Damian Harmony (above), who teaches at John F. Kennedy High School in Sacramento, made the comments to the school board
A California teacher seemed to suggest that parents who want to send their children back to school are white supremacists who have “bullied a board to make schools less safe for teachers and children.”
Damian Harmony, who teaches Latin at John F. Kennedy High School in Sacramento, made the comments to the school board.
He later posted the content on Facebook, but it was removed from his page as of Tuesday morning.
During his comments, Harmony said, “I come to you as a grateful parent. I am grateful to have kept my children at home. And I am especially grateful for what I heard from parents last week. Until then, the Next Door app was the only way I could measure the level of white supremacy in my neighborhood.
‘The people who are shouting that a district have legally agreed to violate MOU with teachers who are going to teach their own children, who treat the efforts of the teachers as if they were not exhaustive and have always been present, while also being a pandemic themselves, made it a lot easier. ‘
Harmony continued, “ I’m equally disappointed if not surprised that last week we all had to hear all the cynical, pearl-grabbing, fake-urge, skilled, structurally white supremacist, hysteria, even as teachers moved forward with an MOU that already put them in danger and asked of a beleaguered group of professionals. ‘
He went on to accuse them of “teasing a school board to make the schools less safe for the teachers and children.”
And it almost succeeded by making two of its members complicit – who still meet virtually, but decide that others should meet in person. You have tried to bully a school board for acting in bad faith with your children’s teachers. ‘
During his comments, Harmony gave the parents insisting on personal instruction to return
‘This is who you are. Our children are watching, and you have shown them and your teachers that you value neither. During a pandemic. God help all of us if there is one more, because you certainly won’t, ”Harmony added.
Some groups, including Reopen California Schools, responded to the post by demanding an apology from the district officials.
An @ officialSCUSD teacher in Sacramento publicly calls parents white supremacists and bullies advocating for personal learning. I thought we were done with this. @officialSCUSD, make sure the parents in your ward get an apology, ” the group tweeted on Sunday.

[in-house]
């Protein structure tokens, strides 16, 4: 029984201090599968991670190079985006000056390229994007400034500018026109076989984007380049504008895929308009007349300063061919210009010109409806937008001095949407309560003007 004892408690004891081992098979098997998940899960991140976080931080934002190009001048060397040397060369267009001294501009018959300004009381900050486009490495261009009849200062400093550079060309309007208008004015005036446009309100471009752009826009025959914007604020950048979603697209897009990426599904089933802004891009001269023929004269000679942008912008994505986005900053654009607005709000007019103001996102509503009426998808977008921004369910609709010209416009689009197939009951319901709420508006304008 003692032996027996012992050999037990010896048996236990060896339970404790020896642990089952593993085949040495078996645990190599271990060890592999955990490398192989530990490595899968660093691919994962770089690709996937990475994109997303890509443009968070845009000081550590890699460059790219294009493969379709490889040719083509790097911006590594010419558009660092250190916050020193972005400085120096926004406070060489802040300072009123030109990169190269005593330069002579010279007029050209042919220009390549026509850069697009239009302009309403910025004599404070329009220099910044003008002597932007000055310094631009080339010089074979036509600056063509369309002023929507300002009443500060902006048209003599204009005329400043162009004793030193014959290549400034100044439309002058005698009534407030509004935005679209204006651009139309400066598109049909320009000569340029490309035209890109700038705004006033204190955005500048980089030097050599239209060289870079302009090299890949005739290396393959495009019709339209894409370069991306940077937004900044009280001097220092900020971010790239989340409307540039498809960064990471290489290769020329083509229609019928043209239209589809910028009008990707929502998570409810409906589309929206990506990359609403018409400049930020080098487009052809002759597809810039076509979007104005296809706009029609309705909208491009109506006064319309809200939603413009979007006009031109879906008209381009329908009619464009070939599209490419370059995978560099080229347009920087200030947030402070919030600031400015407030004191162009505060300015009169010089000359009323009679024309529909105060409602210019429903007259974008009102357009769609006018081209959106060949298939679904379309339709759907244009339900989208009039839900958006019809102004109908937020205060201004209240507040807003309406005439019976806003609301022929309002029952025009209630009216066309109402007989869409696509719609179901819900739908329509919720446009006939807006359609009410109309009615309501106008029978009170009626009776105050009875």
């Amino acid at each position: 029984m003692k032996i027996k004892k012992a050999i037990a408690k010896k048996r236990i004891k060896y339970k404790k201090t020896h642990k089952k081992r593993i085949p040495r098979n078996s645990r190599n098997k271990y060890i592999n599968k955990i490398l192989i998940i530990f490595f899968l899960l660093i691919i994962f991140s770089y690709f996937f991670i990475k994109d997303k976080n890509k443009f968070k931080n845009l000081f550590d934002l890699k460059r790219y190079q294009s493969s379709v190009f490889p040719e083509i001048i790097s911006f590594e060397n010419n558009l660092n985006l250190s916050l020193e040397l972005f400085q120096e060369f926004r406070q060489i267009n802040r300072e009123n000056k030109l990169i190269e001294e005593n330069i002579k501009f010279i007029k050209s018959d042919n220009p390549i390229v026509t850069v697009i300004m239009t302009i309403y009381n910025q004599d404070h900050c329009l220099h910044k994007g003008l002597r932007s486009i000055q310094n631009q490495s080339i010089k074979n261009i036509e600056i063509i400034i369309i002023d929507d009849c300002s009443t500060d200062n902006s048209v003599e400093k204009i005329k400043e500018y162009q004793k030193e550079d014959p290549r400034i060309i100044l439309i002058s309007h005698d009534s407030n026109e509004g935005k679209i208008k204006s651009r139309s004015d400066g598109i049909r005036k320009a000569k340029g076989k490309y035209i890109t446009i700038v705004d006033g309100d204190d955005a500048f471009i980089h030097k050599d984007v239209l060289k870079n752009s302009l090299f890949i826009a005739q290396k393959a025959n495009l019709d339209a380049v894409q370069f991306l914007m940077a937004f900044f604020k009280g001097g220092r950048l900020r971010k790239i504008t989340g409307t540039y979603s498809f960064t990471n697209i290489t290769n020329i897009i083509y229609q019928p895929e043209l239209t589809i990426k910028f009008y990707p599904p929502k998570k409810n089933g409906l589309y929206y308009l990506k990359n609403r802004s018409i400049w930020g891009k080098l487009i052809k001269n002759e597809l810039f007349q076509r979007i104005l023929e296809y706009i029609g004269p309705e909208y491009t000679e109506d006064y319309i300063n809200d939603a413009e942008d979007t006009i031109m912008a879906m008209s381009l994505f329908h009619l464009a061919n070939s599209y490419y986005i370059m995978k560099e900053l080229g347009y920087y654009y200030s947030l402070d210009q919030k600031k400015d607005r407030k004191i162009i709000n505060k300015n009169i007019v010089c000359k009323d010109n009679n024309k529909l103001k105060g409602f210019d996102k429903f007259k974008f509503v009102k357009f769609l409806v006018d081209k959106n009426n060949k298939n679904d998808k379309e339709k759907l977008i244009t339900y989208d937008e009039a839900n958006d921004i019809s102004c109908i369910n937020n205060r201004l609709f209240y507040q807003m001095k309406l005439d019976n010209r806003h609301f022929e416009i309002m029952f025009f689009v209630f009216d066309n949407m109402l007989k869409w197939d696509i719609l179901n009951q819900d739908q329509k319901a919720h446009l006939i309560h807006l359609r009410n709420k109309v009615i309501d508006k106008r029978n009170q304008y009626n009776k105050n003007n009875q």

A spokesman for the Sacramento City Unified School District said Fox news that Harmony’s comments “were made not in his capacity as a Sacramento City Unified School District district officer, but in his personal capacity and through the public comment section at another school district’s board meeting on that district’s reopening plan.”
“The tone and feel of his personal statement does not reflect official views or policies of Sacramento City Unified School District,” the spokesman added.
On March 20, the Sacramento City Unified School District announced it will be ready to welcome students back to personal learning by April 8.
“ The district is moving forward with the reopening of the Return Together Plan and has reached an agreement with the Sacramento City Teachers Association after months of negotiation, ” the district said. Sacramento City Unified will be one of the last districts in the region to return to personal instruction.
Getting students back into the classroom has been a fraught issue nationwide, pitting politicians against powerful teacher unions.
On March 20, the Sacramento City Unified School District announced it will be ready to welcome students back to personal learning by April 8. Harmony teaches at John F. Kennedy High School
Earlier this month, Gavin Newsom government signed a law allowing California public schools to tap $ 6.6 billion in an effort to pressure districts to reopen classrooms.
After nearly a year of distance learning for most K-12 students during the coronavirus pandemic, parents in the country’s most populous state say they are frustrated and lose hope that their kids will see the inside of a classroom this year.
The law does not require school districts to resume personal instruction. Instead, the state is dangling $ 2 billion from money-tight school boards, offering a share only if they start offering personal instructions by the end of the month. The rest of the money would be used to help students catch up.
Teachers from some of the largest districts have come against it, saying schools cannot reopen until infection rates have fallen and enough educators have been vaccinated.
Among them are the powerful United Teachers of Los Angeles, whose members voted to reject what they called an unsafe return for the country’s second-largest district.
The union rejected the reopening plan as “a recipe for propagating structural racism” by taking advantage of richer, whiter areas with lower contamination rates.
“This vote indicates that in these most difficult times our members will not accept hasty returns that would endanger the safety of educators, students and families,” said union leader Cecily Myart-Cruz.
While California businesses have opened and closed due to the ups and downs of the pandemic, many school boards were unwilling to send students back to classrooms as they grappled with the cost of implementing safety standards and negotiating with teachers’ unions.
OpenSchoolsCA, a parent group that has advocated for personal education, called the legislation “ another failed attempt ” to reopen classrooms, which won’t be enough to convince many districts, especially in big cities.
The new law also sets aside $ 4.6 billion for all districts to help students catch up, 85 percent of which should be used for personal learning.